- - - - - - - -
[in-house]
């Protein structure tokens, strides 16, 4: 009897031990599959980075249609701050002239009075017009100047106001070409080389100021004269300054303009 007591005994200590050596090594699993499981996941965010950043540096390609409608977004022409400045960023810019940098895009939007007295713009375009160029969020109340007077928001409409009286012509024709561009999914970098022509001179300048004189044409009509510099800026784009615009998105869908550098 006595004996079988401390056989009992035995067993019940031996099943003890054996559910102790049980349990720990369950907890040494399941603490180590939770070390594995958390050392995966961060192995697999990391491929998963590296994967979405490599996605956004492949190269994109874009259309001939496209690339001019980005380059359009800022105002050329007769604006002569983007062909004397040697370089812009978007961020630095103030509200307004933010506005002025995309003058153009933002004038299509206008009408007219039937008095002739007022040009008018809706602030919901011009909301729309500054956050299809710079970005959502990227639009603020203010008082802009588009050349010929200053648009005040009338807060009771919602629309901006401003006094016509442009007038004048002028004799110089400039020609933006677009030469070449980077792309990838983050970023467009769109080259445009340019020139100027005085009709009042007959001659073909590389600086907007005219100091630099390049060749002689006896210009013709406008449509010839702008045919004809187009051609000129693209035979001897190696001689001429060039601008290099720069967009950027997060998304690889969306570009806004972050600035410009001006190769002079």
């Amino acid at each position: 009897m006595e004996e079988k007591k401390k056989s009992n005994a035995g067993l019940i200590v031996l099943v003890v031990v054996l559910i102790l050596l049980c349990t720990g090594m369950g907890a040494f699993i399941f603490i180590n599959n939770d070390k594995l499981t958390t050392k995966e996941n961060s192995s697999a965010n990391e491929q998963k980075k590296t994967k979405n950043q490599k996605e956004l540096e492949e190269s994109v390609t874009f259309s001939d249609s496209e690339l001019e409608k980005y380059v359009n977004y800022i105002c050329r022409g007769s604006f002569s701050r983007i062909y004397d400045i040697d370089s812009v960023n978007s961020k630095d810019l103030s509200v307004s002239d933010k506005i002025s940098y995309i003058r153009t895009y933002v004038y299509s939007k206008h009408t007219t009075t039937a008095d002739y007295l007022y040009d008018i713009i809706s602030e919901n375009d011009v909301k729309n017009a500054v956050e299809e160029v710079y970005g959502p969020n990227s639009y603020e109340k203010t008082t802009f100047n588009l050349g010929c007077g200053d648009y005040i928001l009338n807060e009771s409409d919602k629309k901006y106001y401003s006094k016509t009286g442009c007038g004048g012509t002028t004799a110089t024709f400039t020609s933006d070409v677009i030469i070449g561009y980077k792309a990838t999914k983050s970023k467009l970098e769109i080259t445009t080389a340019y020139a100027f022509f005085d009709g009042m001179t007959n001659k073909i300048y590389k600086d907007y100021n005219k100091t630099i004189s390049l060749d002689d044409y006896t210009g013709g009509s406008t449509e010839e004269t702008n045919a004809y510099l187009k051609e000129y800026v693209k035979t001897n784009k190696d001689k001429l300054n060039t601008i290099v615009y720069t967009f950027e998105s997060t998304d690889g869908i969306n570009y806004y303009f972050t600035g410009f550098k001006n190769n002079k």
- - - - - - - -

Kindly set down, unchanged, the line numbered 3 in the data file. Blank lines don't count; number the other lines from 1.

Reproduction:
């Amino acid at each position: 009897m006595e004996e079988k007591k401390k056989s009992n005994a035995g067993l019940i200590v031996l099943v003890v031990v054996l559910i102790l050596l049980c349990t720990g090594m369950g907890a040494f699993i399941f603490i180590n599959n939770d070390k594995l499981t958390t050392k995966e996941n961060s192995s697999a965010n990391e491929q998963k980075k590296t994967k979405n950043q490599k996605e956004l540096e492949e190269s994109v390609t874009f259309s001939d249609s496209e690339l001019e409608k980005y380059v359009n977004y800022i105002c050329r022409g007769s604006f002569s701050r983007i062909y004397d400045i040697d370089s812009v960023n978007s961020k630095d810019l103030s509200v307004s002239d933010k506005i002025s940098y995309i003058r153009t895009y933002v004038y299509s939007k206008h009408t007219t009075t039937a008095d002739y007295l007022y040009d008018i713009i809706s602030e919901n375009d011009v909301k729309n017009a500054v956050e299809e160029v710079y970005g959502p969020n990227s639009y603020e109340k203010t008082t802009f100047n588009l050349g010929c007077g200053d648009y005040i928001l009338n807060e009771s409409d919602k629309k901006y106001y401003s006094k016509t009286g442009c007038g004048g012509t002028t004799a110089t024709f400039t020609s933006d070409v677009i030469i070449g561009y980077k792309a990838t999914k983050s970023k467009l970098e769109i080259t445009t080389a340019y020139a100027f022509f005085d009709g009042m001179t007959n001659k073909i300048y590389k600086d907007y100021n005219k100091t630099i004189s390049l060749d002689d044409y006896t210009g013709g009509s406008t449509e010839e004269t702008n045919a004809y510099l187009k051609e000129y800026v693209k035979t001897n784009k190696d001689k001429l300054n060039t601008i290099v615009y720069t967009f950027e998105s997060t998304d690889g869908i969306n570009y806004y303009f972050t600035g410009f550098k001006n190769n002079k």